The rupee rose on Tuesday to its strongest close against the dollar in nearly 10 months as shares surged to record highs after exit polls showed opposition Bharatiya Janata Party (BJP) and its allies clinching a majority in the country's elections.
Markets have been already pricing in a win by the BJP, hoping that the coalition led by Narendra Modi would revive an economy growing at its slowest pace in a decade and attract more foreign investment.
However, broader gains were capped as the Reserve Bank of India remained an active buyer of dollars to curb the rupee's rise, according to traders.
J.P.Morgan estimates that RBI interventions since February have totalled nearly $20 billion, with an estimated $4.1 billion in dollar purchases since the start of May, according to a note on Tuesday.
"Markets have reacted positively to exit poll results, and in my opinion, unless there is a shock in the final results, the equity rally may continue, but INR may not gain substantially immediately," said Paresh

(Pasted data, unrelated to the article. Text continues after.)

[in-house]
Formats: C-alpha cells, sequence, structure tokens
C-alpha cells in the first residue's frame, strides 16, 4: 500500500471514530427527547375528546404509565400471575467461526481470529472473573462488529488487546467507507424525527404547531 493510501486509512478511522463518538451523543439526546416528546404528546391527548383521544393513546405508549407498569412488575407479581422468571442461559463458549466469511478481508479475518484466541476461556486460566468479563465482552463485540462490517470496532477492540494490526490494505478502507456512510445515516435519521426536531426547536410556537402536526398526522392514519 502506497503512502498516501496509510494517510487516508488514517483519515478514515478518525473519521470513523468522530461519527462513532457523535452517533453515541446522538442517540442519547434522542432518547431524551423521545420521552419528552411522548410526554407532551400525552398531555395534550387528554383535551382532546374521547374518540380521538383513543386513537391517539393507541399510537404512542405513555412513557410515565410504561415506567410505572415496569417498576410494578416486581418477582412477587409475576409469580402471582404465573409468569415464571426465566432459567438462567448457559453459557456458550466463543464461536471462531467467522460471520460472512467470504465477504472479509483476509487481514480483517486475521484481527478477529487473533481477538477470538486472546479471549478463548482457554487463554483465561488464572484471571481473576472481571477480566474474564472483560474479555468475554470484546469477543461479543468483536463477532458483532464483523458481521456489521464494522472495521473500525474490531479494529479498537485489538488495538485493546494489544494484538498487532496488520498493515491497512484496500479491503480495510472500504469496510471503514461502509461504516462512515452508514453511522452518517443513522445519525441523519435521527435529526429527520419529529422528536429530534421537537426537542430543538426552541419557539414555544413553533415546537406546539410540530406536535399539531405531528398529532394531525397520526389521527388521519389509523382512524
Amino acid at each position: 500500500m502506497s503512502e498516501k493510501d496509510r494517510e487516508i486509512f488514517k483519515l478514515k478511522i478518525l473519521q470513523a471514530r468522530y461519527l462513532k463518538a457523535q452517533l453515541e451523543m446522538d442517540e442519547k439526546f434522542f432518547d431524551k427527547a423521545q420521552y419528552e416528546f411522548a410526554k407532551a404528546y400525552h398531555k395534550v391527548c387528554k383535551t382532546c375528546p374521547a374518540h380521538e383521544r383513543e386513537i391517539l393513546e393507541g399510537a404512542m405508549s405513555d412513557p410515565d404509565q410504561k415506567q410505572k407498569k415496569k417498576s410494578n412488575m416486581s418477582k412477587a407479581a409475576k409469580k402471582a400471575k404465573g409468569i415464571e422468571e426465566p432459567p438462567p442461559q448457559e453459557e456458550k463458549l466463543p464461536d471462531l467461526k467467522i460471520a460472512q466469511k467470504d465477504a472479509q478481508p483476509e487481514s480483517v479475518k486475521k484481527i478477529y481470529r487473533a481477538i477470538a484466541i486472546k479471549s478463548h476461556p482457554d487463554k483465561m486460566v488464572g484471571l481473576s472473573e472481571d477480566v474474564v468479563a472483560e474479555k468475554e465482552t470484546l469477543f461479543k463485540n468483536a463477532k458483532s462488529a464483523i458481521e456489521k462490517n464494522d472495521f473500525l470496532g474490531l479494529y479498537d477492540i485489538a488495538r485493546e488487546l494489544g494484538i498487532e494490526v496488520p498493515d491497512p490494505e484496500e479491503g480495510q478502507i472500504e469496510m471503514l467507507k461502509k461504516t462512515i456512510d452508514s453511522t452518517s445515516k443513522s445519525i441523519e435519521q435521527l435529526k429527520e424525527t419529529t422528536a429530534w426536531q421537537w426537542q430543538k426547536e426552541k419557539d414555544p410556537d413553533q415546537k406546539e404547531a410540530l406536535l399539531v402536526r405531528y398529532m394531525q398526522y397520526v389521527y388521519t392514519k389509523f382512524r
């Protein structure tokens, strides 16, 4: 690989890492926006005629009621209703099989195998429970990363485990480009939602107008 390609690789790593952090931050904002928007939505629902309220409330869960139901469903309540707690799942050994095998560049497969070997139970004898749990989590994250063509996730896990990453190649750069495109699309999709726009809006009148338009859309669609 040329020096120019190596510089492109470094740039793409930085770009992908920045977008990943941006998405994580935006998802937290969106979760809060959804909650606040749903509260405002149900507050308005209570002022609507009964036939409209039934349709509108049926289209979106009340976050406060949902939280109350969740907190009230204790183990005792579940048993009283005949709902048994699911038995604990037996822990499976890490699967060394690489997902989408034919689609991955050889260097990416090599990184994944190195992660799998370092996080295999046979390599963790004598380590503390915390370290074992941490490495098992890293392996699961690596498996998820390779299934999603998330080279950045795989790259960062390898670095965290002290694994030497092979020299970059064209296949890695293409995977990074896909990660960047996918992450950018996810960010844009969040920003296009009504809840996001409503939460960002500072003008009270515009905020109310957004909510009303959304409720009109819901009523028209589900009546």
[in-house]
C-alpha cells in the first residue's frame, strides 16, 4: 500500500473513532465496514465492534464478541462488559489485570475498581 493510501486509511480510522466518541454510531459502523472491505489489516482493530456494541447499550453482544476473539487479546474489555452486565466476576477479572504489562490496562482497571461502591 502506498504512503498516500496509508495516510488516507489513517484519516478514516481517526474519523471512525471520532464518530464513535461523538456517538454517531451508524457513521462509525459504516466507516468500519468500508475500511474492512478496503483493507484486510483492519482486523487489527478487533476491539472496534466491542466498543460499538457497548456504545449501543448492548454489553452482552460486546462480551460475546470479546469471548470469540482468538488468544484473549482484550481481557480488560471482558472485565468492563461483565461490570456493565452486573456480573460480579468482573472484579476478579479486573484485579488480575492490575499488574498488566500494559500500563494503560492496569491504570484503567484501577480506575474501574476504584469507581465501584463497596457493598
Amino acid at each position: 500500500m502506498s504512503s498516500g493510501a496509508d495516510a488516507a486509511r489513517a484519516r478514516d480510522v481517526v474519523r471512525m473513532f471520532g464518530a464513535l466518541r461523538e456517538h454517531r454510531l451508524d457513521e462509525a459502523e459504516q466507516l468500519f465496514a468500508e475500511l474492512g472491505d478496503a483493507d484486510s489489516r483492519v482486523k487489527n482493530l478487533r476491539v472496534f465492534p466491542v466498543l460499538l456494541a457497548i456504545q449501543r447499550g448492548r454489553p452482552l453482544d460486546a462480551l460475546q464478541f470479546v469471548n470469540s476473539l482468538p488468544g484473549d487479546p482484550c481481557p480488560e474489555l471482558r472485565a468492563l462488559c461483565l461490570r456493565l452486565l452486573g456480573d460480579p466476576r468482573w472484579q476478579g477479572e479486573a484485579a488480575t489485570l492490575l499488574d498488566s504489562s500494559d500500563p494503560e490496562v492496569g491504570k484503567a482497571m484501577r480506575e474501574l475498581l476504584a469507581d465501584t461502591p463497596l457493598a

"RBI may remain active and if sentiment still remains positive INR gain could happen at a slow pace," he added.
The partially convertible rupee closed at 59.66/67 per dollar, its strongest close since July 29, after ending at 60.05/06 on Monday.
The rupee's gains came after the benchmark BSE Sensex rose on Tuesday to a third consecutive record high, surpassing the key psychological level of 24,000 points as stocks tied to the domestic economy surged.
Still, exit poll results have proved unreliable in the past. India is due to announce election results on Friday.
The rupee's rise was curbed after the RBI was spotted buying dollars via state-run banks at around 59.60 levels. The unit hit a near 10-month high of 59.51 on Monday.
The USD/INR pair's next major support is seen at 59.45, or its 61.8 percent Fibonacci retracement of the pair's rise from 53.59 in late February 2013 to a record high of 68.85 in August last year.
In the offshore non-deliverable forwards, the one-month contract was at 59.97, while the three-month was at 60.68.